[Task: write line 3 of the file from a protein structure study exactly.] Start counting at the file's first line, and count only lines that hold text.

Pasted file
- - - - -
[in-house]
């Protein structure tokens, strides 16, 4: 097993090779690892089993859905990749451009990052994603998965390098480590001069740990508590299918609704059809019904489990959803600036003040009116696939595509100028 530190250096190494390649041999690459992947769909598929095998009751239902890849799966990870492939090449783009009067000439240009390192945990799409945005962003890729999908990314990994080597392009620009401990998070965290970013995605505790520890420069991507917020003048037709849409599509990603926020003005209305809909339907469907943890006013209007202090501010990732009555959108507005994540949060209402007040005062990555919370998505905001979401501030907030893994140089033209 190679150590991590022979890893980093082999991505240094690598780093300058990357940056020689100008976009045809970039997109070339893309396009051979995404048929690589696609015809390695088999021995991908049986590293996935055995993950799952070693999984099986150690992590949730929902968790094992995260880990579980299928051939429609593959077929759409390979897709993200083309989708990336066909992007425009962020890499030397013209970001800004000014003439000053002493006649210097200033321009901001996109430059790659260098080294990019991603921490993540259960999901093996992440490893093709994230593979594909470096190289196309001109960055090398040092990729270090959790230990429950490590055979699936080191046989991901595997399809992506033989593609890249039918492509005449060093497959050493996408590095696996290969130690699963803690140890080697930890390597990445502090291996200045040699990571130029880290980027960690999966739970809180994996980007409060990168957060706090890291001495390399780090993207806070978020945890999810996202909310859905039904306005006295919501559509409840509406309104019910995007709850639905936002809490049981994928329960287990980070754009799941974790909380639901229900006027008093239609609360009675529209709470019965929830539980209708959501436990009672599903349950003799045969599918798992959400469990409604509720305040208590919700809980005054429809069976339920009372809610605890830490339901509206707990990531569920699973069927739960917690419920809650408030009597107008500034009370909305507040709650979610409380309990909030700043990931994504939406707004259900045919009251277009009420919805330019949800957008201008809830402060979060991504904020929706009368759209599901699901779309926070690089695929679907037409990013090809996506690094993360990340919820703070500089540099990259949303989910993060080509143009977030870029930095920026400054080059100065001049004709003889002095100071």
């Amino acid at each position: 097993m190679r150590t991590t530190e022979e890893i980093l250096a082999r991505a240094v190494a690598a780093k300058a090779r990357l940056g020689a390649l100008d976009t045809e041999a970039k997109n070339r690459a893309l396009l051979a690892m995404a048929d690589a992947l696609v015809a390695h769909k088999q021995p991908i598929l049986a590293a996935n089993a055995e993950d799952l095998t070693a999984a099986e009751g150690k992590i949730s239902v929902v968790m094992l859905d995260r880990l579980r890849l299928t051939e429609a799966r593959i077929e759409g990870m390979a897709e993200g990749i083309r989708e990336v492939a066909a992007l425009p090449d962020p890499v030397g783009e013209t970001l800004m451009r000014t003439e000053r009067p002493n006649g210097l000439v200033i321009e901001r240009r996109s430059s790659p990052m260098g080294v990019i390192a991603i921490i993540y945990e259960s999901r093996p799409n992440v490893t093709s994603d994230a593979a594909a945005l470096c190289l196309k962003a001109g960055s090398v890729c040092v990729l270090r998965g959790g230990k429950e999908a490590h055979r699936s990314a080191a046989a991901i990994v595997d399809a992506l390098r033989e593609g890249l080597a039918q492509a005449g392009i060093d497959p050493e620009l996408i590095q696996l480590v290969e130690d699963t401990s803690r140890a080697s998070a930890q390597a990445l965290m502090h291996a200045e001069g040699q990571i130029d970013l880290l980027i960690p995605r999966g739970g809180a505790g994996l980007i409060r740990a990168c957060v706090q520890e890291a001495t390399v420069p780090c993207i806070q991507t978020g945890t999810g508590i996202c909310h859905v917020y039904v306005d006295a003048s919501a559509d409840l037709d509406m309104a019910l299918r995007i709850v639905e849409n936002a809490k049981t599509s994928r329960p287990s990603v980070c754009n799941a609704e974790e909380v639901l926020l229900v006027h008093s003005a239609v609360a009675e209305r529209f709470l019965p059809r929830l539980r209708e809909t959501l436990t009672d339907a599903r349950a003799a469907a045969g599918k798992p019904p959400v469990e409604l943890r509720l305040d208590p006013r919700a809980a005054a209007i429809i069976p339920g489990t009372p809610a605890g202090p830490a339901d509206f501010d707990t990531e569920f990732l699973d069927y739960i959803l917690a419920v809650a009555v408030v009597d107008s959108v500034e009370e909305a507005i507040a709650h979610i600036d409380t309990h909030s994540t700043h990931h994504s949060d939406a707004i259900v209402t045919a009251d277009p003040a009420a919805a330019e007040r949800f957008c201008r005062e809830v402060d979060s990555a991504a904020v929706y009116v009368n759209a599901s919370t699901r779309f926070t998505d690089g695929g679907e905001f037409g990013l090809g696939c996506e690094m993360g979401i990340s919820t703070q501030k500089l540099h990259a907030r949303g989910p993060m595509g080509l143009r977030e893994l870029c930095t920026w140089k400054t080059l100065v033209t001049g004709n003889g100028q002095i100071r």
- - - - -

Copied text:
């Amino acid at each position: 097993m190679r150590t991590t530190e022979e890893i980093l250096a082999r991505a240094v190494a690598a780093k300058a090779r990357l940056g020689a390649l100008d976009t045809e041999a970039k997109n070339r690459a893309l396009l051979a690892m995404a048929d690589a992947l696609v015809a390695h769909k088999q021995p991908i598929l049986a590293a996935n089993a055995e993950d799952l095998t070693a999984a099986e009751g150690k992590i949730s239902v929902v968790m094992l859905d995260r880990l579980r890849l299928t051939e429609a799966r593959i077929e759409g990870m390979a897709e993200g990749i083309r989708e990336v492939a066909a992007l425009p090449d962020p890499v030397g783009e013209t970001l800004m451009r000014t003439e000053r009067p002493n006649g210097l000439v200033i321009e901001r240009r996109s430059s790659p990052m260098g080294v990019i390192a991603i921490i993540y945990e259960s999901r093996p799409n992440v490893t093709s994603d994230a593979a594909a945005l470096c190289l196309k962003a001109g960055s090398v890729c040092v990729l270090r998965g959790g230990k429950e999908a490590h055979r699936s990314a080191a046989a991901i990994v595997d399809a992506l390098r033989e593609g890249l080597a039918q492509a005449g392009i060093d497959p050493e620009l996408i590095q696996l480590v290969e130690d699963t401990s803690r140890a080697s998070a930890q390597a990445l965290m502090h291996a200045e001069g040699q990571i130029d970013l880290l980027i960690p995605r999966g739970g809180a505790g994996l980007i409060r740990a990168c957060v706090q520890e890291a001495t390399v420069p780090c993207i806070q991507t978020g945890t999810g508590i996202c909310h859905v917020y039904v306005d006295a003048s919501a559509d409840l037709d509406m309104a019910l299918r995007i709850v639905e849409n936002a809490k049981t599509s994928r329960p287990s990603v980070c754009n799941a609704e974790e909380v639901l926020l229900v006027h008093s003005a239609v609360a009675e209305r529209f709470l019965p059809r929830l539980r209708e809909t959501l436990t009672d339907a599903r349950a003799a469907a045969g599918k798992p019904p959400v469990e409604l943890r509720l305040d208590p006013r919700a809980a005054a209007i429809i069976p339920g489990t009372p809610a605890g202090p830490a339901d509206f501010d707990t990531e569920f990732l699973d069927y739960i959803l917690a419920v809650a009555v408030v009597d107008s959108v500034e009370e909305a507005i507040a709650h979610i600036d409380t309990h909030s994540t700043h990931h994504s949060d939406a707004i259900v209402t045919a009251d277009p003040a009420a919805a330019e007040r949800f957008c201008r005062e809830v402060d979060s990555a991504a904020v929706y009116v009368n759209a599901s919370t699901r779309f926070t998505d690089g695929g679907e905001f037409g990013l090809g696939c996506e690094m993360g979401i990340s919820t703070q501030k500089l540099h990259a907030r949303g989910p993060m595509g080509l143009r977030e893994l870029c930095t920026w140089k400054t080059l100065v033209t001049g004709n003889g100028q002095i100071r």